Pappardelle with Chicken in Buddha's Hand Cream Sauce

(Posted by Todd)

The Buddha's Hand is one of the strangest critters you will ever encounter in your produce section, if you ever even get the chance. It's a variety of citron, a citrus fruit that is pretty scarce in the U.S. to begin with. It has three distinguishing features: the bizarre shape, with fingerlike appendages hanging below the main fruit body; a small or completely absent inner pulp; and an incredible floral fragrance that makes it like few other fruits on the market. In Eastern nations Buddha's Hands are often used as sacrificial objects for prayers and Buddhist rituals; there and elsewhere, the fruit is used almost exclusively for its fabulously scented zest.

I had only ever seen Buddha's Hands on Food Network and in online articles until about a month ago, when our local supermarket chain stocked some in what we call the "Freaky Produce" section, alongside the kiwano melons and dragonfruit. It was not cheap -- about ten dollars a pound -- but once I smelled the Buddha's Hand I had to pick one up and try it out because the chance doesn't arise very often. Even our many local Oriental markets don't usually carry these, so I struck while the iron was hot.

Zesting a Buddha's Hand is time-consuming but worth the effort. I began by zesting the large portion of the fruit above the fingers. Then I cut the fruit into about twelve slices, along the lines where the fingers attached to the main fruit. From there I used a small paring knife to shave the delectable zest from the fingers. One more perk of Buddha's Hand is that the white pith beneath the zest is not very bitter compared to that of other citrus, so it's okay to get some pith in with your zest. All in all I ended up with about a cup and a half of zest from this one fruit. Try that with a lemon! The zest will freeze for months, so feel free to use as much as you need and freeze the rest until you want more.

Last weekend at Trader Joe's I picked up some pappardelle, the long, wide Tuscan pasta that is traditionally served with hare. Not having a rabbit handy, I opted to prepare chicken with a lemon cream sauce. Then I remembered my stash of Buddha's Hand zest in the freezer and decided to give that a spin. It was a good call; the perfume of the zest infused the sauce with hints of orange blossom and lemon. Because my Buddha's Hand had no pulp at all (and apparently the pulp isn't all that tasty to begin with) I did use lemon juice for the sauce's finishing touch. But the Buddha's Hand is the star of the show here. I served the dish with steamed broccoli and garlic, a perfect accompaniment. This is a very simple preparation that will become a family favorite.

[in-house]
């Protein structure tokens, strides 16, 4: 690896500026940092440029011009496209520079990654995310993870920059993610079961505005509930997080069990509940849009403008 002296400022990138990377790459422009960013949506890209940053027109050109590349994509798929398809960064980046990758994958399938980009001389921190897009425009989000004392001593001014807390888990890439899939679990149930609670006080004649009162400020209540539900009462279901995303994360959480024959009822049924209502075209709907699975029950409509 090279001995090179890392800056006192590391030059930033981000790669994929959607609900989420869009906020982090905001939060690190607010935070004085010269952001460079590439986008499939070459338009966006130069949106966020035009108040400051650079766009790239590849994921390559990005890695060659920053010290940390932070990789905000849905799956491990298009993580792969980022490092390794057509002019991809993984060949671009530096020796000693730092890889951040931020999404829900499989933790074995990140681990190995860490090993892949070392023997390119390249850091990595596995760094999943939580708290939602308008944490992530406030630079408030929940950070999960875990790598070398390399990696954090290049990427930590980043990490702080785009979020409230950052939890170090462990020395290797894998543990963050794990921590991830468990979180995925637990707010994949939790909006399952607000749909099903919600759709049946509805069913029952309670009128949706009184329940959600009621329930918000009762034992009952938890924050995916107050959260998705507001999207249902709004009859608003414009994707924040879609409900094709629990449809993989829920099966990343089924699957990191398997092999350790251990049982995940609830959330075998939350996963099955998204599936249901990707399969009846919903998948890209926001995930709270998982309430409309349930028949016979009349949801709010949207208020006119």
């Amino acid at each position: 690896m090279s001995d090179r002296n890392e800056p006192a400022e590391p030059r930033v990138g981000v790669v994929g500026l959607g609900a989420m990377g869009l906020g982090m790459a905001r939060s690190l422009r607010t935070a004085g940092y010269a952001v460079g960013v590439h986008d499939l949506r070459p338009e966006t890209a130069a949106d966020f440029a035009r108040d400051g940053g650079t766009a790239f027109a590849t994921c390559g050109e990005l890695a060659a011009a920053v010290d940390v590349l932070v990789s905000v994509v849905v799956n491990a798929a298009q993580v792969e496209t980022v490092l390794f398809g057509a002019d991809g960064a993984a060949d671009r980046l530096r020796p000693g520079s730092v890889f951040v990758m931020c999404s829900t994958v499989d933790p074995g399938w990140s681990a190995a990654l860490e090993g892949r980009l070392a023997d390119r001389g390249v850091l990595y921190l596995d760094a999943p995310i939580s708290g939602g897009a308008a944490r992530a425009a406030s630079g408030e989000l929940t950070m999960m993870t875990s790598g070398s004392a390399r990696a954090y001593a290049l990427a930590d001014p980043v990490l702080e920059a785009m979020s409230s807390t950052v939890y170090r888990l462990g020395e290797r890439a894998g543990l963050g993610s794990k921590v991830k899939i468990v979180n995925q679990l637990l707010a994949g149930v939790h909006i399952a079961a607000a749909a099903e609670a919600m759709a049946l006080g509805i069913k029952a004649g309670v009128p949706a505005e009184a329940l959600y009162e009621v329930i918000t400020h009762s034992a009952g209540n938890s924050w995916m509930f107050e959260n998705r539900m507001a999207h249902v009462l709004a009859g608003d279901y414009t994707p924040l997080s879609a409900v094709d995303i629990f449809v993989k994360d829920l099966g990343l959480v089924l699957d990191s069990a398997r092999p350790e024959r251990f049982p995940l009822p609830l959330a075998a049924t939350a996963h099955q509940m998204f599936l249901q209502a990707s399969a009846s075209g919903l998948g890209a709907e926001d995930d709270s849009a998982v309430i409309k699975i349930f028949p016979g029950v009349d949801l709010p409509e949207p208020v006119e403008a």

Pappardelle with Chicken in Buddha's Hand Cream Sauce

4 chicken breast halves, de-boned
2 tbsp. olive oil
2 shallots, minced
3 tbsp. butter
3/4 cup heavy cream
2 tsp. of Buddha's Hand zest (lemon zest is a fine substitute)
3 tbsp. lemon juice
16 oz. pappardelle pasta

Heat olive oil on high in a non-stick pan. Cook chicken breasts for about three minutes per side. Reduce heat to low, cover pan and cook for about ten more minutes until done through. Remove from heat and let rest while sauce and pasta are prepared.

In a saucepan on medium heat, cook minced shallots in butter, with some salt and pepper to taste, until soft. Add cream and zest, reduce heat and cook until sauce is reduced and thickened, about ten minutes. Turn off heat and stir in lemon juice. Adjust seasoning to taste.

While sauce reduces, bring 8-10 qts. salted water to a boil. Cook pappardelle for 8-10 minutes until al dente. Drain.

Slice chicken into 1/2-inch slices at an angle. Serve on top of pappardelle and top with sauce. Serves six.

Wednesday, January 26, 2011

Food giveaway at My Italiano Connection

(Posted by Todd)

Giulianni Rigali Bell's wonderful food blog, My Italiano Connection, is a great resource for Italian recipes, ideas and wisdom. We've never met, but she's related by marriage to some of my friends from high school. She has a truly amazing vision for sharing her culinary heritage with the world, and we hope you will check out her blog not only for the giveaway, but for the fine recipes and other posts. The giveaway link is